Reducing Tobacco Use: A Report of the Surgeon General-2000

December 1, 2000
David Satcher, MD, PhD

Oncology, ONCOLOGY Vol 14 No 12, Volume 14, Issue 12

Tobacco use, particularly smoking, remains the number 1 cause of preventable disease and death in the United States. This report of the Surgeon General on smoking and health is the first to offer a composite review of the various methods used to

ABSTRACT: "If the recommendations in this report were fully implemented, the Healthy People 2010 objectives related to tobacco use could be met, including cutting in half the rates of tobacco use among young people and adults. It is clear that the major barrier to more rapid reductions in tobacco use is the effort of the tobacco industry to promote the use of tobacco products. Our lack of greater progress in tobacco control is more the result of failure to implement proven strategies than it is the lack of knowledge about what to do. As a result, each year, more than 1 million young people continue to become regular smokers and more than 400,000 adults die from tobacco-related diseases. Tobacco use will remain the leading cause of preventable illness and death in this nation and a growing number of other countries until tobacco prevention and control efforts are commensurate with the harm caused by tobacco use."

Tobacco use, particularly smoking, remainsthe number 1 cause of preventable disease and death in the United States. Thisreport of the Surgeon General on smoking and health is the first to offer acomposite review of the various methods used to reduce and prevent tobacco use.The topic is a new one in this series of reports, although previous reports havelooked at aspects of such strategies.

This report evaluates each of five major approaches to reducingtobacco use: educational, clinical, regulatory, economic, and comprehensive.Further, the report attempts to place the approaches in the larger context oftobacco control, providing a vision for the future of tobacco use prevention andcontrol based on these available tools. The report is clear in its overridingconclusion: Although our knowledge about tobacco control remains imperfect, weknow more than enough to act now.

Major Conclusions of the Surgeon General’s Report

Efforts to prevent the onset or continuance of tobacco use face the pervasive, countervailing influence of tobacco promotion by the tobacco industry, a promotion that takes place despite overwhelming evidence of adverse health effects from tobacco use.

The available approaches to reducing tobacco use—educational, clinical, regulatory, economic, and comprehensive—differ substantially in their techniques and in the metric by which success can be measured. A hierarchy of effectiveness is difficult to construct.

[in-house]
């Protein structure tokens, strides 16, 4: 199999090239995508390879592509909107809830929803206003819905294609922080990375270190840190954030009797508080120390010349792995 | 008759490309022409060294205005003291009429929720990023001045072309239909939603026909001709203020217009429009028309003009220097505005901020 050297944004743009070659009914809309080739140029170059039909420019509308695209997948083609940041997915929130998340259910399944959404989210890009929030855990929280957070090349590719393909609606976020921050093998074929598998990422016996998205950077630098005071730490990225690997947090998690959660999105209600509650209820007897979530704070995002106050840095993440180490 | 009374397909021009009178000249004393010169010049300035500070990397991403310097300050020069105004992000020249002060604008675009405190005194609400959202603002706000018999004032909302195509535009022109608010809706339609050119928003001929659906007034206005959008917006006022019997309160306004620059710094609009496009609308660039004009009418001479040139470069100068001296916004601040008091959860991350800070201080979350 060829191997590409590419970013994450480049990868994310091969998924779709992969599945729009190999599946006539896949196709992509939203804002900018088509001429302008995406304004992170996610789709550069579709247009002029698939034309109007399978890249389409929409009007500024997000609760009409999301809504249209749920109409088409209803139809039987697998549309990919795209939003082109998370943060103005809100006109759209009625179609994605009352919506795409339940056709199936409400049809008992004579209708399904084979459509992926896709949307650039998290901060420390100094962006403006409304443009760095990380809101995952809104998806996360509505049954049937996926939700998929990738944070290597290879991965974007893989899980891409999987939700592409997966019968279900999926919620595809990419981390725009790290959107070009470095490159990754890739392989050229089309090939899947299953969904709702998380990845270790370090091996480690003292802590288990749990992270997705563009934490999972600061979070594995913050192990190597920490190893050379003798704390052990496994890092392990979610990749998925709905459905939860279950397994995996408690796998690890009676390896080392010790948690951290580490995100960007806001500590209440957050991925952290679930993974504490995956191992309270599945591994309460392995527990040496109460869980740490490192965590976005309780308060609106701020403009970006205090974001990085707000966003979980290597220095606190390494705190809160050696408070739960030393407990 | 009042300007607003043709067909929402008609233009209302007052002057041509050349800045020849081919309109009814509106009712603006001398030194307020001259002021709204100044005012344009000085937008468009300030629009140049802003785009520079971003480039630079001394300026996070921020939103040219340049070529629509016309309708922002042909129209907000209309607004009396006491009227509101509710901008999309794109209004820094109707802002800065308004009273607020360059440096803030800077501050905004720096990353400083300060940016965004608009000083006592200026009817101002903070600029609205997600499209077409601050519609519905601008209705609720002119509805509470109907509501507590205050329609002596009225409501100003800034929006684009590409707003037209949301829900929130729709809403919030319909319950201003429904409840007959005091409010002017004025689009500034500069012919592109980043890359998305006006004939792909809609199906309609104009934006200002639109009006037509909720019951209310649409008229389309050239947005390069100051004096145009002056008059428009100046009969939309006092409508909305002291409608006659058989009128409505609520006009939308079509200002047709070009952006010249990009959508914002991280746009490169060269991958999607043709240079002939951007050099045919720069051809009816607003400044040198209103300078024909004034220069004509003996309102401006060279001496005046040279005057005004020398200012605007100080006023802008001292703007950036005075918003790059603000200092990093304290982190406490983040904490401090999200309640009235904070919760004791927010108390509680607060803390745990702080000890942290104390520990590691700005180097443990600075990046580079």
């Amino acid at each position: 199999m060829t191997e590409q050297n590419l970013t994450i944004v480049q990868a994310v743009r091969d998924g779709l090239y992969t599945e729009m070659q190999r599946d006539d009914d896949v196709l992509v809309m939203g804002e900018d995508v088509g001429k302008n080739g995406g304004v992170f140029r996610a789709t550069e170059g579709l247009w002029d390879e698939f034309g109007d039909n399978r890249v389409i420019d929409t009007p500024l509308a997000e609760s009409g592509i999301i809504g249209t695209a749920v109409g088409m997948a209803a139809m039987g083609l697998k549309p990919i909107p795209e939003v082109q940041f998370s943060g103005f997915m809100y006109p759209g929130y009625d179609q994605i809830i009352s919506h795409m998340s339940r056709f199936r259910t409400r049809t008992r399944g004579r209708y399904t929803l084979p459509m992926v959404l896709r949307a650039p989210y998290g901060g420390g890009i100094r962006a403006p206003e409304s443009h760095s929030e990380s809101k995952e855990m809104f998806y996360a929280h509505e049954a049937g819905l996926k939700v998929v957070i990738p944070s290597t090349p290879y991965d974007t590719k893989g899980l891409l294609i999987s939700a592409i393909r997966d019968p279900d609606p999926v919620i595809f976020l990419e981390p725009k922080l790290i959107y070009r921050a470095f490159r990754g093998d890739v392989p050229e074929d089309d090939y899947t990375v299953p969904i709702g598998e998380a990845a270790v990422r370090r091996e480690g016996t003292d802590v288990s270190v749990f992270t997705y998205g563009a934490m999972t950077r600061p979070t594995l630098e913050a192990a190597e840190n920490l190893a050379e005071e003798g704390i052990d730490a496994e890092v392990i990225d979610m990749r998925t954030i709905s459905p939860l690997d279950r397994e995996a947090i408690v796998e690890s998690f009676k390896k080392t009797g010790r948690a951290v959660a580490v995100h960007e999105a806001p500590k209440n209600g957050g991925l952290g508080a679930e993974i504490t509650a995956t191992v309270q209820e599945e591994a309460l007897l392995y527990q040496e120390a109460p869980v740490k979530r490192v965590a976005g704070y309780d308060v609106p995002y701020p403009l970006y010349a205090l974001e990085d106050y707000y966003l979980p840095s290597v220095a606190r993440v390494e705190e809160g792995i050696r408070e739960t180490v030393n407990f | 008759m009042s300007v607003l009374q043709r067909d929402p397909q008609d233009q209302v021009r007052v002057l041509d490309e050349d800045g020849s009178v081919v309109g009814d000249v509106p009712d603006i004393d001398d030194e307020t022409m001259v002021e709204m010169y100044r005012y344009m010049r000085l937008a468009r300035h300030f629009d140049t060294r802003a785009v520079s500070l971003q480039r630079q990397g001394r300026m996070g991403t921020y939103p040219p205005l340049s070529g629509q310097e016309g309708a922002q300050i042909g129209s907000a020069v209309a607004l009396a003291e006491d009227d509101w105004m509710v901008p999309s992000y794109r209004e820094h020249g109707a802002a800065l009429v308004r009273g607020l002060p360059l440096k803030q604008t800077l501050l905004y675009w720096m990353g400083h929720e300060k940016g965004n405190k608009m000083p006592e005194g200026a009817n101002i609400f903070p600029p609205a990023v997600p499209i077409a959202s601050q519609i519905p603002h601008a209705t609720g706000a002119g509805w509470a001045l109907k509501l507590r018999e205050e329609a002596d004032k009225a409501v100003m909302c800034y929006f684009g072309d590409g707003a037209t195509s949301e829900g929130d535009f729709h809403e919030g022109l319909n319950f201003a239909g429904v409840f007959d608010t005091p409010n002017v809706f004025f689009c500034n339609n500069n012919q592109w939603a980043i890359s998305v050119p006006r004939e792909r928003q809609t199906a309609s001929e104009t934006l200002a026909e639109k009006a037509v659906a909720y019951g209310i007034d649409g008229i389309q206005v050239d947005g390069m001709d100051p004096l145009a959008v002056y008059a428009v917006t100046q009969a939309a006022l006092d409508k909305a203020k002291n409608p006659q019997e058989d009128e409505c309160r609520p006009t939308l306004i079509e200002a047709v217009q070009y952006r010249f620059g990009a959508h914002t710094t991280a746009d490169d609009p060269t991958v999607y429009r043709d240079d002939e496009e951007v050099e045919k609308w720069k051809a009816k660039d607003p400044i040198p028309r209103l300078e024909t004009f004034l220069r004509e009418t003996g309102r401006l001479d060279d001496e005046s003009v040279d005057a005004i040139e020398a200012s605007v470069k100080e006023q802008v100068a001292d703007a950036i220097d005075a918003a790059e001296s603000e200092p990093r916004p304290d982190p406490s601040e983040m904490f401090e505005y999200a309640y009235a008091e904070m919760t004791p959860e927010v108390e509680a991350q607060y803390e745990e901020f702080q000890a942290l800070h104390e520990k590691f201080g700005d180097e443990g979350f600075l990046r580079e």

Approaches with the largest span of impact (economic, regulatory, and comprehensive) are likely to have the greatest long-term, population impact. Those with a smaller span of impact (educational and clinical) are of greater importance in helping individuals resist or abandon the use of tobacco.

Each of the modalities reviewed provides evidence of effectiveness.

Educational strategies, conducted in conjunction with community- and media-based activities, can postpone or prevent smoking onset in 20% to 40% of adolescents.

Pharmacologic treatment of nicotine addiction, combined with behavioral support, will enable 20% to 25% of users to remain abstinent at 1 year posttreatment. Even less intense measures, such as physicians advising their patients to quit smoking, can produce cessation proportions of 5% to 10%.

Regulation of advertising and promotion, particularly that directed at young people, is very likely to reduce both prevalence and uptake of tobacco use.

Clean air regulations and restriction of minors’ access to tobacco products contribute to a changing social norm with regard to smoking and may influence prevalence directly.

An optimal level of excise taxation on tobacco products will reduce the prevalence of smoking, the consumption of tobacco, and the long-term health consequences of tobacco use.

The impact of these various efforts, as measured with a variety of techniques, is likely to be underestimated because of the synergistic effect of these modalities. The potential for combined effects underscores the need for comprehensive approaches.

State tobacco control programs, funded by excise taxes on tobacco products and settlements with the tobacco industry, have produced early, encouraging evidence of the efficacy of the comprehensive approach to reducing tobacco use.

Reducing Tobacco Use, A Report of the Surgeon General,appears at a time of considerable upheaval in efforts to control and prevent theuse of tobacco. Legal and legislative efforts to protect children frominitiating tobacco use and to reduce smoking among adults are in a state offlux, with some important gains and some sobering setbacks. Major changes in thepublic stance of the tobacco industry have evoked a reevaluation of strategiesfor controlling and preventing tobacco uptake. Enormous monetary settlementshave provided the resources to fuel major new comprehensive antitobacco efforts,but the ultimate cost and benefit of these resources are still to be determined.